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By Kristy Siegfried | 15 March, 2019


Donors pledge $7 billion in aid for displaced Syrians. International donors on Thursday pledged a record US$7 billion to support the humanitarian response inside Syria in 2019 as well as refugees and host communities in neighbouring countries. The pledges, made at the conclusion of a three-day conference in Brussels, surpassed the amount raised last year by nearly $1 billion. The EU said it would provide $633 million this year as well as $1.7 billion for refugees in Turkey. Germany, the US and the UK made the largest pledges. UN High Commissioner for Refugees Filippo Grandi said that, while more Syrians displaced by the conflict were making the difficult decision to return home, the needs of Syrian refugees and their host communities were becoming “more, not less severe”. He spelled out three priorities for future assistance: renewed and more predictable support to host countries; more resettlement places for refugees; and placing refugees and internationally displaced people at the centre of return preparations.

EU asylum applications fall to pre-2015 levels. Asylum applications in EU countries dropped in 2018 to levels last seen in 2014, the EU statistics agency said on Thursday. The findings confirm a downward trend already recorded by the EU’s asylum agency, EASO, and Frontex, the EU border agency. According to Eurostat, around 580,000 people made a first claim for asylum in the EU last year, an 11 per cent drop from 2017. Germany remained the prime destination, followed by France and Greece. Italy recorded the largest drop in asylum applications, while Spain and Cyprus saw the largest increases. A statement by 25 NGOs noted that while asylum claims across Europe have dropped over the past three years, the number of applications filed in Greece has risen. The NGOs called for an end to a policy put in place three years ago that requires most asylum-seekers to remain on the Greek islands while their claims are processed and urged the EU to reach a common responsibility-sharing agreement for hosting asylum-seekers across Member States.


How Uganda’s Bidibidi refugee settlement is transforming into a city. Three years ago, the area that now contains Bidibidi refugee settlement was a forest in north-western Uganda. Now it’s home to a quarter million refugees from South Sudan. This multimedia feature by National Geographic looks at how Bidibidi, now the world’s second largest refugee settlement, is becoming more like a city, aided by a progressive refugee policy that allows its residents to farm, work and move freely. Despite those policies, most residents live in subsistence limbo and there’s a need for more infrastructure and investment to support refugee businesses.

Venezuelans find new homes through Brazil’s internal relocation programme. More than 5,000 Venezuelans have moved from Brazil’s northern state of Roraima to 17 other states in the country through an internal relocation programme supported by UNHCR and other UN agencies. The programme began in April 2018 with the aim of reducing pressure on communities in northern Brazil, where most Venezuelans arrive after crossing the border and where many end up living on the streets or in shelters. The latest flight, carrying 225 Venezuelans, left Boa Vista, capital of Roraima State, on Wednesday. The refugees and migrants chose to go to 13 different cities across the country.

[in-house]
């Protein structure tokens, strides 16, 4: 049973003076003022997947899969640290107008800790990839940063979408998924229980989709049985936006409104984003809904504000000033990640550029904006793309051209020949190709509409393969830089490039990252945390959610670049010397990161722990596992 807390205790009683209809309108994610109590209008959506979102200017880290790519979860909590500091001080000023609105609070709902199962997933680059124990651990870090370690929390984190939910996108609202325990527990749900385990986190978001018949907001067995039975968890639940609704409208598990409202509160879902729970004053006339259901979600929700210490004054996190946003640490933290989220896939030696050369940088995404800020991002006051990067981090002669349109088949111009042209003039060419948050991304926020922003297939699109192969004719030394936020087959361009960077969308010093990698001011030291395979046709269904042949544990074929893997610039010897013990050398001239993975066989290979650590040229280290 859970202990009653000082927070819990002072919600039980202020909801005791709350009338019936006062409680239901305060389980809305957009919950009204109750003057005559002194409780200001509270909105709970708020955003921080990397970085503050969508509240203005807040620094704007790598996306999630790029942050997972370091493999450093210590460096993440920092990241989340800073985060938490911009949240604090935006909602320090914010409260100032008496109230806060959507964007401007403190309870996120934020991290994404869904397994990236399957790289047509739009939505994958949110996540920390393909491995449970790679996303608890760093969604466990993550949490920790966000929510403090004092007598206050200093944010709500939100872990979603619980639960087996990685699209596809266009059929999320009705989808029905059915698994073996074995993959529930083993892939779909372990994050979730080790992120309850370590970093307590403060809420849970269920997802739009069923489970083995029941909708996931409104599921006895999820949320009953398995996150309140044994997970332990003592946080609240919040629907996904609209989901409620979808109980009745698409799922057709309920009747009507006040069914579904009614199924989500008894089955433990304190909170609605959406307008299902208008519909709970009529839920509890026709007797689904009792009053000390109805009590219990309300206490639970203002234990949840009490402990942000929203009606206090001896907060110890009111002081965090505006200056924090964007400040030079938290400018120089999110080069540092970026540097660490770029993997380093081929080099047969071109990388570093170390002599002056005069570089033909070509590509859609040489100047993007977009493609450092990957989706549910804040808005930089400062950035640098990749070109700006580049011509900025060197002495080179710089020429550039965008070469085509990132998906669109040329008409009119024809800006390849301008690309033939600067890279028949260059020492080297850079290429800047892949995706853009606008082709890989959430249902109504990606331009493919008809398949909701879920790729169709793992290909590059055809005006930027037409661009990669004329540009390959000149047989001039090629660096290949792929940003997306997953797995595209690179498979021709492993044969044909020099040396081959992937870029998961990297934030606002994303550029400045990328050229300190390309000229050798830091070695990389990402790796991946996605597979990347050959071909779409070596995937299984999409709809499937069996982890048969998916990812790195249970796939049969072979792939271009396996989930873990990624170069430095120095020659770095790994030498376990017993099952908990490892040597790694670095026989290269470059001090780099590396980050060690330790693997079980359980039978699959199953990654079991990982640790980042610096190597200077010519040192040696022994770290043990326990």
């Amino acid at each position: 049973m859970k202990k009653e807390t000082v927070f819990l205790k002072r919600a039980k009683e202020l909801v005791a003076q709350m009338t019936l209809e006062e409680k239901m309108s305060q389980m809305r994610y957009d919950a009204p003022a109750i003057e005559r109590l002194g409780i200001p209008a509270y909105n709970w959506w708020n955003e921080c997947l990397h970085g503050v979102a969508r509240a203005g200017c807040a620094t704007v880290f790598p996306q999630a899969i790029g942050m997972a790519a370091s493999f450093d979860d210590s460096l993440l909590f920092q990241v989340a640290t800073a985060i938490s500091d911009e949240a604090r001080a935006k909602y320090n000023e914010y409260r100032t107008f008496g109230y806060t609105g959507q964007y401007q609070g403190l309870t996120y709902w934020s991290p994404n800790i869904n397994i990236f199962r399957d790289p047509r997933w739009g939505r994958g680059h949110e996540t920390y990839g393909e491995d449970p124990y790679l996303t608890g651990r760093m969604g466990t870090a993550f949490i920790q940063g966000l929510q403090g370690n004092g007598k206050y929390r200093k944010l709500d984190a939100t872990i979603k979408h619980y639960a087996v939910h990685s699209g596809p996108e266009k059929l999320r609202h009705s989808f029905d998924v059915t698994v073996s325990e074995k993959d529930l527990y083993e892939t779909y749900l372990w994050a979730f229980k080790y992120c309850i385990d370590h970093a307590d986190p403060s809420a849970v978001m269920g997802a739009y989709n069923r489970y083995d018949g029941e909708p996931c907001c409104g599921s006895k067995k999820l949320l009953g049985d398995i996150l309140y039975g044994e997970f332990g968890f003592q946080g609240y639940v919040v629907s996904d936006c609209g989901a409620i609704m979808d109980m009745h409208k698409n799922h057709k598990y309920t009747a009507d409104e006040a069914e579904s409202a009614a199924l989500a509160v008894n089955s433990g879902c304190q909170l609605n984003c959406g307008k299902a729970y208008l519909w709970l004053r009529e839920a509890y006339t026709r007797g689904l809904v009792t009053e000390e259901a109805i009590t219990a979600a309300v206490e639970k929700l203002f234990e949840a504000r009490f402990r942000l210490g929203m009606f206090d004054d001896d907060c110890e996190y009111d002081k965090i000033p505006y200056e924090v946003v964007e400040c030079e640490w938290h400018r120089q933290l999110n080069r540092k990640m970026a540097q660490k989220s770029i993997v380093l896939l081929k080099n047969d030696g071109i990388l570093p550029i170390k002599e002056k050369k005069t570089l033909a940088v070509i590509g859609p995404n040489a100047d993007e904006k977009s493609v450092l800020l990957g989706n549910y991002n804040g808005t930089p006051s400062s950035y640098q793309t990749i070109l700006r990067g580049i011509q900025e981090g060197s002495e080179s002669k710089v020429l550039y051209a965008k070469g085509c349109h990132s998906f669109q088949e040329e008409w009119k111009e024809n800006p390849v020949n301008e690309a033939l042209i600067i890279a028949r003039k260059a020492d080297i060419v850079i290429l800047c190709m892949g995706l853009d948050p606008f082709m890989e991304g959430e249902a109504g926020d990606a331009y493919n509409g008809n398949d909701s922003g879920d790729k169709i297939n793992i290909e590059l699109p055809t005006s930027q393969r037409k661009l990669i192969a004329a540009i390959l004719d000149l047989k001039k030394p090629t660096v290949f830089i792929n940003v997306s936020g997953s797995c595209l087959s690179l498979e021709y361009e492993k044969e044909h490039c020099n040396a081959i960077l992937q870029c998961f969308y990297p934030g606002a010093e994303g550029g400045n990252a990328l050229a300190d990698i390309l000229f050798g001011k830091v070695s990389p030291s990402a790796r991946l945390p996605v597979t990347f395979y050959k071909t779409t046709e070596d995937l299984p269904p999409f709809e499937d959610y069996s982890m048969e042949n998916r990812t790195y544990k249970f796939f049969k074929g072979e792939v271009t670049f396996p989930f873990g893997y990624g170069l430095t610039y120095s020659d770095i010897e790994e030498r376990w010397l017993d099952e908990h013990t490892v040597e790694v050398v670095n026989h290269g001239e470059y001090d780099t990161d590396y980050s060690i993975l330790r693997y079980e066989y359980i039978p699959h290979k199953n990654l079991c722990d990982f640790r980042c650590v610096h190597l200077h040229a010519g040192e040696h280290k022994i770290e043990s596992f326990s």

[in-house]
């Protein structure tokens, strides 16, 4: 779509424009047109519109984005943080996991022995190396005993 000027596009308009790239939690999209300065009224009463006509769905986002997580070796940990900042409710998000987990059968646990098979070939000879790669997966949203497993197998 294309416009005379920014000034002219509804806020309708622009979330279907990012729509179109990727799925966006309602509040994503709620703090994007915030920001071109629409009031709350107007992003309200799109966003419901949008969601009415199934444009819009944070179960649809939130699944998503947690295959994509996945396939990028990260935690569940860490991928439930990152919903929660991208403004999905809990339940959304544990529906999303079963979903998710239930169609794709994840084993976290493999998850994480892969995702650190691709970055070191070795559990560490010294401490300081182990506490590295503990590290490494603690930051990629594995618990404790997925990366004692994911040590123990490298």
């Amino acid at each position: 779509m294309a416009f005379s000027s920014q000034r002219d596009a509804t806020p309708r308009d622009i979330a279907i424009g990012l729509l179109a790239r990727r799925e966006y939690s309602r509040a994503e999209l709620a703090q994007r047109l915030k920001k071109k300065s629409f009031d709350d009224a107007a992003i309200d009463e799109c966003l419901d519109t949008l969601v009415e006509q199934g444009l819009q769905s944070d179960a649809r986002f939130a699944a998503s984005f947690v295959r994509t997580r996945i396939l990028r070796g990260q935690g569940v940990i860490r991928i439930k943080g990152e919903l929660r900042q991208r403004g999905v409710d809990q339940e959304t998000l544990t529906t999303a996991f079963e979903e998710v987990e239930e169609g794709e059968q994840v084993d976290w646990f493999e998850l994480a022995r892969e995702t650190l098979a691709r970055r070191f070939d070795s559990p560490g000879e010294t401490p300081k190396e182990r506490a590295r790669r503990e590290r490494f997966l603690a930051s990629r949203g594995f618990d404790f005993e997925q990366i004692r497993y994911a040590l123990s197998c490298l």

Land law creates new barrier to return for Myanmar’s displaced. An amendment to Myanmar’s land-ownership law that came into effect this week could see Rohingya refugees and other displaced ethnic minorities being prosecuted for trespassing if they attempt to return home, reports Refugees Deeply. Under the amendment, those occupying or using land legally designated as vacant, fallow or virgin (VFV) must apply for a permit to use it or face eviction and up to two years in jail. A six-month deadline was set to apply for a permit, but refugees living outside the country weren’t allowed to apply. Government figures show that 42 per cent of Rakhine State, where the majority of Rohingya originate, is considered VFV land.

Survivors says 45 died in Mediterranean trying to reach Spain. A Spanish human rights activist said on Thursday that 45 people had died trying to cross the Mediterranean to Spain.Helen Maleno, who runs a Tangiers-based NGO that passes on the locations of boats in distress to Moroccan and Spanish maritime authorities, said the figure was based on accounts from seven female survivors. A Moroccan official said he could not confirm the figure, but said 21 people had been rescued by the Moroccan navy after their rubber dinghy foundered. He said they were all in a critical state after being pulled from the water north of Nador. Only one corpse has been recovered.


Edafe Okporo was forced to flee Nigeria after he was beaten for being an LGBTQ+ activist. After gaining asylum in the United States in 2017 and being released from the detention centre, he realized he had no idea where to go. Now he runs a shelter in Harlem, New York, for homeless refugees and asylum-seekers.


In 2018, donors pledged US$4.4 billion in Brussels. Total fundraising reached just over $6 billion by the end of the year.